Rusty Crayfish: A Nasty InvaderRusty Crayfish: A Nasty Invader
Rusty crayfish have invaded portions of Minnesota, Wisconsin, Ontario, and many other areas.
Round Gobies Invade North AmericaRound Gobies Invade North America
The round goby was discovered in the St. Clair River, the channel connecting Lake Huron and Lake St. Clair, in 1990. Since then, they have been found in the Great Lakes and are increasingly threatening navive species and ecosystems.
Ruffe: A New Threat to Our FisheriesRuffe: A New Threat to Our Fisheries
The ruffe (pronounced rough), is a small but aggressive fish species native to Eurasia. It was introduced into Lake Superior in the mid-1980s in the ballast water of an ocean-going vessel.

Featured Initiatives

Clean-Drain-Dry-Dispose CD3Clean-Drain-Dry-Dispose CD3
Minnesota Sea Grant Aquatic Invasive Species Program Coordinator Doug Jensen served as a 2017 technical advisor for the Clean-Drain-Dry-Dispose CD3 boat-cleaning station program. The CD3 stations make it easy for boaters to clean their boats, motors and trailers after a day on the water and thereby reduce the spread of aquatic invasive species. Minnesota Sea Grant supports CD3 and other educational efforts aimed at encouraging boaters to help Stop Aquatic Hitchhikers!TM
Stop Aquatic Hitchhikers!
By following simple procedures each time we leave the water, we can stop aquatic hitchhikers. Check out the Stop Aquatic Hitchhikers' PSA produced by Brian Gordon, Northwestern College and the catalog of campaign materials produced by Wildlife Forever.
Adopt a conservation mentality. Protect our environment by not releasing unwanted fish and aquatic plants.

> Adopt a Habitattitude Curriculum
St. Louis River Quest
Each May over 1,000 Duluth-Superior 6th graders board the Vista Star to learn about the estuary and the people who work there. Celebrated 20 years in 2012!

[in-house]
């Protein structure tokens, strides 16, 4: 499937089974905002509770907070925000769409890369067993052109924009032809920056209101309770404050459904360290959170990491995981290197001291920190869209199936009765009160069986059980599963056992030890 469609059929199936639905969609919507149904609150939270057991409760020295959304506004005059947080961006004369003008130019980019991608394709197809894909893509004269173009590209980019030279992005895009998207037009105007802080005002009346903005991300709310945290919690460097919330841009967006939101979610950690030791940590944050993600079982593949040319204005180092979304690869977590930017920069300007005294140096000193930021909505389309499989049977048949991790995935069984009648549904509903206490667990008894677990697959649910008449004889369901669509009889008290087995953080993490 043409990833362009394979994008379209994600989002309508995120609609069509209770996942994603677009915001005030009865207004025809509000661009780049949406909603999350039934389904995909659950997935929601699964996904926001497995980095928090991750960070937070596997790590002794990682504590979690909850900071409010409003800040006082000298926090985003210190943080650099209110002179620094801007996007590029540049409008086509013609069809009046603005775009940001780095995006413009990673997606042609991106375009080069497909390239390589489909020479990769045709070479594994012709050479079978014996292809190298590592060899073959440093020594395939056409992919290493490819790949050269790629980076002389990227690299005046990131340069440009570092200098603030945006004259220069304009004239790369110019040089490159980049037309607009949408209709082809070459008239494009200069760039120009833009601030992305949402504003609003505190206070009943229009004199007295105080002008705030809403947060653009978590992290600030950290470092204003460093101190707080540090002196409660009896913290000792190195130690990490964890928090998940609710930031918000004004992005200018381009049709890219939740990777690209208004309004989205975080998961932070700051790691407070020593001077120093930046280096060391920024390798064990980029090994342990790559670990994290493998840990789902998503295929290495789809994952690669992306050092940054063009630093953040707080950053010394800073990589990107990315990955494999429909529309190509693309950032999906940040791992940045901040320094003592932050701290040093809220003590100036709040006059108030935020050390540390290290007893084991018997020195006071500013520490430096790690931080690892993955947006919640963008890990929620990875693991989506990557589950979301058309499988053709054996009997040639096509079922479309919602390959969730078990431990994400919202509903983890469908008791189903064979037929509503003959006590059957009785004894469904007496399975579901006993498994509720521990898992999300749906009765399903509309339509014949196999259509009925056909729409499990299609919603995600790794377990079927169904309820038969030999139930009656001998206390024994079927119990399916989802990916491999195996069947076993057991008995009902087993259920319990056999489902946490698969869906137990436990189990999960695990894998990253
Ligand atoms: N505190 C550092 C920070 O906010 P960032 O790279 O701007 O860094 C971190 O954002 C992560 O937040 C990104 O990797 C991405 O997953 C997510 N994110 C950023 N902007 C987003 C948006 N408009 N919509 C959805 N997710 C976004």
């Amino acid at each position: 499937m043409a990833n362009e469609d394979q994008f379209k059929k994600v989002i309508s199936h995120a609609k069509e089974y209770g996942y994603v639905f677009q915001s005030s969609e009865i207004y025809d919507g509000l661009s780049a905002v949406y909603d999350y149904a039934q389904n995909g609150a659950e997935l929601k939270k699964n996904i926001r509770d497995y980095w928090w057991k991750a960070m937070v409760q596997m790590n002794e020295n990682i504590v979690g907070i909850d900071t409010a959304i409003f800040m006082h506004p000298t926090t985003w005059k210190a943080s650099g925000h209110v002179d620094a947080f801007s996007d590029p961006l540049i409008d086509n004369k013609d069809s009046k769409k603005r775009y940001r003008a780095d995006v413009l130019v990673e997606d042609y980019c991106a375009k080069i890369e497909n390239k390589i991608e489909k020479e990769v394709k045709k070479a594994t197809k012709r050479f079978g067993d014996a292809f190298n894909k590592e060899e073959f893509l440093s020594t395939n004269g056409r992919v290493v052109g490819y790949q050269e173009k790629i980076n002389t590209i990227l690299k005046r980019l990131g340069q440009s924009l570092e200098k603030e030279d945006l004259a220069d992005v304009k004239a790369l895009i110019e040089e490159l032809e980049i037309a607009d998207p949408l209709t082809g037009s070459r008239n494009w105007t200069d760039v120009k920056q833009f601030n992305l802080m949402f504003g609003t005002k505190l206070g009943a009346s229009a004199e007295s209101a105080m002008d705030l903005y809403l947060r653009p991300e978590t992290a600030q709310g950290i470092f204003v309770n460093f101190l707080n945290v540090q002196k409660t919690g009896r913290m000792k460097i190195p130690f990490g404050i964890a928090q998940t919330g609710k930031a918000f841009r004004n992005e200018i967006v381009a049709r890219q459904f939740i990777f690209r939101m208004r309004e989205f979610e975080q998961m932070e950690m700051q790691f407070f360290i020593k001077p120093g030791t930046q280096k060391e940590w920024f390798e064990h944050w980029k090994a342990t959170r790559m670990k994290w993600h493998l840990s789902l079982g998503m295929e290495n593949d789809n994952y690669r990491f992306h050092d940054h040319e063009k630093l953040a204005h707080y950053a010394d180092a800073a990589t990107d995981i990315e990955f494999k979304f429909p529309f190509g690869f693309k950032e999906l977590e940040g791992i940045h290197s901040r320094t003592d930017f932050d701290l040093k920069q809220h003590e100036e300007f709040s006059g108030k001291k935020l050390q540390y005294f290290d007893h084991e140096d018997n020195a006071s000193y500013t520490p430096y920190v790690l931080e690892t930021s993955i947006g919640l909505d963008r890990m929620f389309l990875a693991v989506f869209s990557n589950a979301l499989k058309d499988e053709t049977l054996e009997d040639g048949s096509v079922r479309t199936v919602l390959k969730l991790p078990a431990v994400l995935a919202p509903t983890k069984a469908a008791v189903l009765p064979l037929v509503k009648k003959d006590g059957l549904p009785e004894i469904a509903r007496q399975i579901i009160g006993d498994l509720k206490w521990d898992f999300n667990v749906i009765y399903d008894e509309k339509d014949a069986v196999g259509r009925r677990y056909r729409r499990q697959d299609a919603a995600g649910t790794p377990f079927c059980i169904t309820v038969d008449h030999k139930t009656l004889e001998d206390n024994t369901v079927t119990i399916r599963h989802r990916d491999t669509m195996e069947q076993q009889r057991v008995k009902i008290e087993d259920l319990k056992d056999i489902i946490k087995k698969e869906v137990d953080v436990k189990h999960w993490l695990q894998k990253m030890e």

Aquatic Invasive Species – Hazard Analysis and Critical Control Point (AIS-HACCP) is a method to help prevent the spread of Aquatic Invasive Species via aquaculture, fish stocking, wild baitfish harvest and resource management, research, and enforcement activities.
Aquatic Invasive Species & Water Gardening
Information and materials to help water gardeners prevent the spread of aquatic invasive species.
Interactive AIS Quiz
Test your knowledge with 20 questions about Aquatic Invasive Species in Lake Superior.

See Also

AudioAIS Audio
Collection of AIS audio.
VideoAIS Videos
Collection of AIS videos.
Resources for EducatorsResources for Educators
Minnesota Sea Grant offeres a variety of materials you can use in your classroom to enable learning about and understanding aquatic invasive species.
Minnesota Invasive Species Conference 2008
We co-chaired and sponsored this first annual conference in Duluth in an effort to help protect Minnesota's legendary lands and waters.

This page last modified on March 13, 2018     © 1996 – 2019 Regents of the University of Minnesota     The University of Minnesota is an equal opportunity educator and employer.